Making an example of the U.S. president

October 20, 1998|By Daniel Berger

YOU might think the United States was a moral society, based on the effort to drum President Clinton from office for a furtive affair with a young woman and conventional efforts to disguise it.

It should not escape attention that this is the first such effort in U.S. history. Presidents Johnson, Kennedy and Harding are now widely believed to have been more active sexually, and more reckless than anything Kenneth Starr suggests about Mr. Clinton.

But the FBI never sent 50 agents to pin any of their affairs down. Its former chief, J. Edgar Hoover, is reputed to have got the goods on leading figures in Washington while allegedly being rather unusual himself.

If so, he did it not to make the findings public but to keep them secret from the public.

Jefferson's private life

Thomas Jefferson was accused by a character-assassinating journalist he had kicked off the payroll of having fathered children by a slave, starting a controversy which has not ended, but was never investigated.

Grover Cleveland was accused of having fathered an illegitimate child, admitted it and was elected president. In our own time, a congressman was accused of allowing a male lover to make possibly criminal phone calls from his apartment, admitted the relationship, won re-election and remains in office.

The current speaker of the House admitted lying to Congress and was accused in print by an old girlfriend of having made the same legalistic distinctions about sexual activity that have brought Mr. Clinton into national contempt. He remains speaker of the House.

This is a country whose major cultural export is "Baywatch" (which should be called "Bodywatch"), whose leading radio program is Howard Stern's gross blabbering, whose top

television program is Jerry Springer's contrived violence, whose fashion photos suggest heroin chic, whose pop music is sexually violent and often misogynistic, whose major use for the Internet is for pornography, half of whose marriages don't last, most of whose children in many localities are born out of wedlock.

Evidently, we are not prudes.

That's the point. The sexual police state clamped on President Clinton, the Starr proceedings by which defending himself was proclaimed an impeachable offense, flow not from high morality but from the perception of intolerably low morals everywhere, demanding that a stand be made someplace.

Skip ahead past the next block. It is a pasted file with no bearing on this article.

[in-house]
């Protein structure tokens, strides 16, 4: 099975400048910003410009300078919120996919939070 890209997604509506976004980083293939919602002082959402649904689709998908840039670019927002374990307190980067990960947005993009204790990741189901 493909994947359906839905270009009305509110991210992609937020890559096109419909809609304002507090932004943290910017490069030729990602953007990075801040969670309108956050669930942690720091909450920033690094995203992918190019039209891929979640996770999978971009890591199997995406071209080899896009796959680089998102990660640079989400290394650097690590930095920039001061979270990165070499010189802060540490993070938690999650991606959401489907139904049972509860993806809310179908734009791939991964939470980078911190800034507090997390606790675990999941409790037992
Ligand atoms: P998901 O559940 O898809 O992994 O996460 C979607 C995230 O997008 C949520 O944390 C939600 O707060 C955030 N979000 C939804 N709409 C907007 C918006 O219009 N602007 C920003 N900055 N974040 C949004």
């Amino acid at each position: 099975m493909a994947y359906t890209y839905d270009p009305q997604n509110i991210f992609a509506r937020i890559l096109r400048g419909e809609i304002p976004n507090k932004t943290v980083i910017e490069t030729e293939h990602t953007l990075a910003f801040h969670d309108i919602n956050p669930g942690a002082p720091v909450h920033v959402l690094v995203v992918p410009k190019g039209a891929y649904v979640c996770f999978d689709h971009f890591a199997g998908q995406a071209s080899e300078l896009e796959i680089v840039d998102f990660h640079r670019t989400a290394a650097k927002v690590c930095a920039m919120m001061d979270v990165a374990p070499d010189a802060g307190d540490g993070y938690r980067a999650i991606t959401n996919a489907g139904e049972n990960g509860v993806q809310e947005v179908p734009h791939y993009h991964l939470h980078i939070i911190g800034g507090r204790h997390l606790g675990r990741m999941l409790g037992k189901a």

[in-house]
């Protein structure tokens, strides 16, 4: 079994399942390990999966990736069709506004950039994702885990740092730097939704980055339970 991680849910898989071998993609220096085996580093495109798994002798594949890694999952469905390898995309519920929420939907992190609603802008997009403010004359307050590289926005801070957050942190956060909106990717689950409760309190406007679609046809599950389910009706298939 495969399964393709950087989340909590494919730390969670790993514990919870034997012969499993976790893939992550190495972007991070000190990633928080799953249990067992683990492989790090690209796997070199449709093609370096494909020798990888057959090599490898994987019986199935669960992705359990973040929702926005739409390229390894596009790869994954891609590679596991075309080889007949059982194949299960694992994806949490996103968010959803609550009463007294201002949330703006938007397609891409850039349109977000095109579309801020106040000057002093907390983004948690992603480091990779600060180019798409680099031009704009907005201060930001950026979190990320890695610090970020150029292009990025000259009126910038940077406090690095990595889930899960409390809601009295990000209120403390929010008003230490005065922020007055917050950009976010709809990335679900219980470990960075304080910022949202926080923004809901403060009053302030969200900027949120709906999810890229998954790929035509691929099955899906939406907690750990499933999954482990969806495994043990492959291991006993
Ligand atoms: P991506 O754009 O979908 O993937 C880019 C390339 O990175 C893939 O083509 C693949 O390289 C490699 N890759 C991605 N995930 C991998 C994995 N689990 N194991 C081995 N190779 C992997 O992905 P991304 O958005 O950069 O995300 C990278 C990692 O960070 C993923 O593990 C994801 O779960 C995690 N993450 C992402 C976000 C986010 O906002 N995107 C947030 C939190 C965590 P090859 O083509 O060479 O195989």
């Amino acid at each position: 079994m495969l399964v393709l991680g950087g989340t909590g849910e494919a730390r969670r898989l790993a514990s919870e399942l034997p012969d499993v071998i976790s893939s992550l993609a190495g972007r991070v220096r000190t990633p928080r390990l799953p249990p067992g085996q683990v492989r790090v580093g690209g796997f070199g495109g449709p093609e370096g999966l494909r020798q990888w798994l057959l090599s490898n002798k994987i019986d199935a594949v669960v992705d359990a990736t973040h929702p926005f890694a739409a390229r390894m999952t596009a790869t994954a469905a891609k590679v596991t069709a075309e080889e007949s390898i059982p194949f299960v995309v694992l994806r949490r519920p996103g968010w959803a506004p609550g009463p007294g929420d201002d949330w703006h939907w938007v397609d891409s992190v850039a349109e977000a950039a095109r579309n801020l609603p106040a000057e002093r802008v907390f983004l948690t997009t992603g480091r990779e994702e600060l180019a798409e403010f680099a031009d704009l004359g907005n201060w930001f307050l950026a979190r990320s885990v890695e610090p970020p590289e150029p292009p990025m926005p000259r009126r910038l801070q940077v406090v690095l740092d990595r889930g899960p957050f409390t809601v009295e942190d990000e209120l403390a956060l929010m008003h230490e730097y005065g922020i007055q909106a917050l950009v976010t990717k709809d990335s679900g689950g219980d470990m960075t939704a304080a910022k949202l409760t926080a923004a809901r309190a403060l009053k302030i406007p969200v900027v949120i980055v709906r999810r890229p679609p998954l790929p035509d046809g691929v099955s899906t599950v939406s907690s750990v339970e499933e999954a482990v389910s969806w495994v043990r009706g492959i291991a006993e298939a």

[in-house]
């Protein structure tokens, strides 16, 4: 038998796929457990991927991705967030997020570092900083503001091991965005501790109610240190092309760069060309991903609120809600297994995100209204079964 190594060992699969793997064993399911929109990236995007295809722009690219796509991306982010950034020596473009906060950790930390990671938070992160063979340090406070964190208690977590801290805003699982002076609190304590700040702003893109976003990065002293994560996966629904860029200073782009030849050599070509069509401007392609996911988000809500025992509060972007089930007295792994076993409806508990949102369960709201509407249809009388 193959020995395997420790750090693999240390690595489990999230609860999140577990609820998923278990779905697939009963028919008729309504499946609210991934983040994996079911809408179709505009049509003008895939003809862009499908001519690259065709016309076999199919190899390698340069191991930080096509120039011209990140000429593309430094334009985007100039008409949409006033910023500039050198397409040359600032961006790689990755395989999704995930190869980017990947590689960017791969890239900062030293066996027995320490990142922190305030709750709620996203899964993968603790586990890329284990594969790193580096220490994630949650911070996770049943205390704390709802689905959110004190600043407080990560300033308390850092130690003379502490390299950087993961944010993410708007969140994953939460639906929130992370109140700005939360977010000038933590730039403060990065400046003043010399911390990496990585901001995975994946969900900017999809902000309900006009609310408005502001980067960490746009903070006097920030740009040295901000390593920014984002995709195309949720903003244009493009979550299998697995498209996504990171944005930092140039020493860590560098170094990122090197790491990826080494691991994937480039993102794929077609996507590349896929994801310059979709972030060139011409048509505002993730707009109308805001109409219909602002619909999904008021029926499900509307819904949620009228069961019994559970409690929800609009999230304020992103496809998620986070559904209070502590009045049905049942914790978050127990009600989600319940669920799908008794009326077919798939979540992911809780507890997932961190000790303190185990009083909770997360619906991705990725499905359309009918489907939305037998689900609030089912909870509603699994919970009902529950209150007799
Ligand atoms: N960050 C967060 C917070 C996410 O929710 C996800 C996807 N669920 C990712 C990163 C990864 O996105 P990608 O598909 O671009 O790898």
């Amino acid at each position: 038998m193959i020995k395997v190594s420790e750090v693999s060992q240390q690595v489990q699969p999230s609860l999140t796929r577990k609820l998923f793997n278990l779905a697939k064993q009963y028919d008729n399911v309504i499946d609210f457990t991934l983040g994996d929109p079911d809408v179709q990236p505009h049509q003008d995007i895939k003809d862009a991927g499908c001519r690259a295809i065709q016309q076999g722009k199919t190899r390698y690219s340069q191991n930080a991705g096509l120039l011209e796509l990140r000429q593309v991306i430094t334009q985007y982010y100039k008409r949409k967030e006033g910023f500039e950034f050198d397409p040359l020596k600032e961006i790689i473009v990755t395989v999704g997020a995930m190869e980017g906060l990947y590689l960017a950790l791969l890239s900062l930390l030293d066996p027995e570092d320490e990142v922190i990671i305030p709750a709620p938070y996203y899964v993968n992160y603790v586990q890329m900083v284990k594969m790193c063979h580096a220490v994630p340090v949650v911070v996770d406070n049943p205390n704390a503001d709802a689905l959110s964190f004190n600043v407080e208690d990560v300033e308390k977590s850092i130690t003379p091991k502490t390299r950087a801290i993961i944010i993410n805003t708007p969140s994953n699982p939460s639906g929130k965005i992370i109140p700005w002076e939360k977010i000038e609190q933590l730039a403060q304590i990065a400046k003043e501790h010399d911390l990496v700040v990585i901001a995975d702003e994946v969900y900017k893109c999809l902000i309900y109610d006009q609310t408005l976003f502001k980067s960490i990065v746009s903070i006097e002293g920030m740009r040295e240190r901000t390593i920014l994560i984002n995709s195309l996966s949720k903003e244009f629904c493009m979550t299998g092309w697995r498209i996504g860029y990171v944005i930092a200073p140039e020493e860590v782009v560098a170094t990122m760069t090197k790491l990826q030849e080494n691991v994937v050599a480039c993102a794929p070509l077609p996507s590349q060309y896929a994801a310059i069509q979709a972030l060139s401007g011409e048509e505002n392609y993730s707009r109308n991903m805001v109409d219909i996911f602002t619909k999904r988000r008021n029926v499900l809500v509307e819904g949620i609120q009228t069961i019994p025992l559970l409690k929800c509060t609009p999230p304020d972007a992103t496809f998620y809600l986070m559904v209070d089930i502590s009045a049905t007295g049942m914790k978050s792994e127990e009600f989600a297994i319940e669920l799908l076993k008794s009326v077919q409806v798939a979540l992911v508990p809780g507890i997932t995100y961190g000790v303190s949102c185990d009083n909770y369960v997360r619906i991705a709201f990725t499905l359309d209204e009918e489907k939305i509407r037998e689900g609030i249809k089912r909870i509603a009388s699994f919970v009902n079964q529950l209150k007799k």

The low part of this is anything-goes political warfare. But the nobler sentiment for lynching the president flows from the anguish of many decent people at what is happening to the country. This is concentrated politically in the movement called the Christian right, but the ardent desire to raise the tone is found across the spectrum.

And so the president is held to standards that do not apply to others, standards not found in the Constitution or in history or in the Federalist Papers. Mr. Clinton violated the notion that the president serves as perfect man, exemplary husband and father, role model for children, the keeper of standards that others may ignore.

Washington, Lincoln, Roosevelt and Reagan were not held to such standards. It is a very recent requirement.

Andrew Jackson could not have withstood such scrutiny. Andrew Johnson was believed drunk at his inauguration, after Lincoln's assassination, but that is not why they impeached him.

Implicating the press

London's tabloid press concocted the notion that Britain's royal family is obliged to have happy marriages on pain of abdication as symbol for a nation that does not. In imitation, many Americans, including much of the press, invented the principle that the Boy Scout oath is constitutionally binding on the president of the United States precisely because so few others abide by it.

This idea recently came out of nowhere. Of all the current proposals to rewrite the Constitution, it is the most radical and dangerous to the stability of American institutions.

Daniel Berger is a Sun editorial writer.

Pub Date: 10/20/98

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